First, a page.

As she re-entered the village, she looked up at the chief’s house. There wasn’t much activity around, except over at the steps of the great hall. Everybody was headed up to dinner now.

Then she saw it. Movement. Something huge and black following something small, pink and brown toward the back of the chief’s house. Hiccup and his Night Fury!

She took off at a sprint toward the chief’s house. There was no way she’d let that traitorous bilge-rat get away from the village this time!


Gunnar Hofferson wasn’t worried that his daughter hadn’t shown up at dinner. She’d stayed out late practicing with her ax many times before. No, what worried Gunnar was that, because she wasn’t at dinner, she probably was out practicing, specifically against what she’d been told. After finishing his own meal, Gunnar took his dishes to the “to-be-washed” pile, then turned back to the room.

The Thorston twins, who’d been at dinner earlier, had disappeared, probably off to cause some mayhem the village would have to clean up. The only other person of her age group around was…

Mr. Hofferson approached the table the Ingermans tended to use. “Excuse me a moment, Seabreath. Can I speak to your son?”

Seabreath Ingerman nodded. “Of course.”

“Fishlegs, have you seen my daughter around?” Gunnar asked.

Fishlegs swallowed a huge bite he’d taken out of the chicken leg he was eating. “Yeah, yep. I saw her leaving the kill ring just before sunset.”

“She was at the dragon arena? Why?” Gunnar questioned.

“I dunno. I was on a hill reading the book of dragons, and nowhere near the ring.”

Seabreath and Gunnar shared a look of confusion at Fishlegs’ specific emphasis at having not been at the arena.

“Yes, I definitely didn’t …” He dropped his head toward his food and muttered the next few words: “...violating direct orders from adults…” He raised his head again. “...go to the arena to stop the twins from trying to see one of the dragons. That is something I did not do.”

Oh. The twins. Of all the stupid and irresponsible things they could’ve done… Wait…

If Fishlegs stopped them then, which he was implying he did (without outright saying it,) then who was stopping them now? Gunnar looked to Seabreath, who seemed to have had the same thoughts. “Seabreath, go find the twins. I’ll explain the situation to the chief.”

“Aye,” said Seabreath, as he rose from the table. Fishlegs stared at his three half-eaten plates of food. Seabreath patted him on the shoulder. “Good job, son. We’ll handle this from here.”

Fishlegs nodded and seemed to brighten a bit under his father’s praise. Gunnar turned away, searching out the chief in the crowd of feasting Vikings.


Stoick used a chicken leg to push his food around his plate. With everything going on, and his son’s life hinging on the boy’s ability to make peace with a dragon, the chief didn’t feel very hungry. Sometime before all the Vikings in the room left to sleep, Stoick had to tell them all as their chief to not attack a dragon.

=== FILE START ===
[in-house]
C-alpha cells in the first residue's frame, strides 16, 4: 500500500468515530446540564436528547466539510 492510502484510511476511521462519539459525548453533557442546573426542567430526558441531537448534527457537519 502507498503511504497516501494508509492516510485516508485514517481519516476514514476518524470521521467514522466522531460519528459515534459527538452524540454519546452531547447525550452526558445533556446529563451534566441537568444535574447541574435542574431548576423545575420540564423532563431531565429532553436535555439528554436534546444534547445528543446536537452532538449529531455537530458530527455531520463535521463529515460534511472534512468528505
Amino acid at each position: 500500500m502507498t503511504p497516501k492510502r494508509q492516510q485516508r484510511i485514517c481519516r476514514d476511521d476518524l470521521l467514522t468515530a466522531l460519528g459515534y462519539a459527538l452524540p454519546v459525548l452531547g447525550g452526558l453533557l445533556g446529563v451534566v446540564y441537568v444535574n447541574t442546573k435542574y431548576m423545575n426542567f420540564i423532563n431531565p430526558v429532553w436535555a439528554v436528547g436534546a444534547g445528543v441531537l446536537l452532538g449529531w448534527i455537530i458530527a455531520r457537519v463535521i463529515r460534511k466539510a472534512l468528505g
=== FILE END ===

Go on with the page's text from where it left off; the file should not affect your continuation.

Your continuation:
Not. Attack. A dragon.

He pushed his fish across his plate with the chicken leg, then pushed it back.

“Chief Stoick!” a voice called over the din of feasting Vikings. Stoick looked up and found Gunnar Hofferson standing next to him. “Stoick, I think the twins are breaking into the dragon arena to see a dragon.”

“How do you--”

“Fishlegs told me and his father. Seabreath is already on his way to stop them.”

Stoick turned in his seat, looking past Gunnar. “Gobber, get to the arena. The twins--”

“I heard Gunnar. On it Stoick!”

“Stoick,” Gunnar continued, “That isn’t all of it. Astrid’s missing.”

Stoick’s frown, seemingly ever-present since his son’s return, deepened. “Astrid goes training through dinner all the time. What’s different now?”

“I told her to stay in town until the situation with Hiccup was resolved.”

Oh. “Where was she last seen?”

“Fishlegs said she saw her leaving the arena just before sunset.”

Just before sunset… Oh no. Abruptly, Stoick stood, sending his chair clattering to the ground. Kicking his chair out of the way, he pushed through the crowd to the entrance of the great hall. Gunnar followed in his wake. The chief shouldered his way through the doors, the heavy oaken panels barely slowing him. He turned off the path and strode toward his house, Gunnar continuing to follow. Passing his front door, he came around the back.

Where he’d stabbed the reply into the door with a dagger, all that remained was the cut in the wood. On the back steps were a pair of dusty, bare footprints. Stoick looked in the direction the broken blades of grass led back up the hill.

Gunnar stopped to stare at the footprints on the back step as Stoick followed the tracks up the grassy hill. Where the tracks met the forest dirt, they became far more obvious.

All three sets. One dragon, one barefoot human, and one booted human.

“What in Thor’s name…” Gunnar whispered.


Chapter End Notes

Sundown! Intrigue! Action!
Thanks for reading!

Facing Fear

Chapter Notes

Chapter 10 : Facing Fear


Hiccup stopped his climb to look out over the forest. He and Toothless had been retreating into said forest for maybe half an hour, ever since he’d grabbed his dad’s reply off the door. Better safe than sorry when they read the note, right?

They were partway up the mountainous terrain in the middle of Berk, on the western side. Down below, to the north, Hiccup thought he could see the cove they’d spent a few days confined to. He reminisced momentarily on that place, back where he and Toothless had broken the language barrier, at least a little bit.

He sat down on a rock. Toothless sat behind him. He was tired. All the running around and clambering and moving was stressing his arms and legs, especially his upper arms and thighs.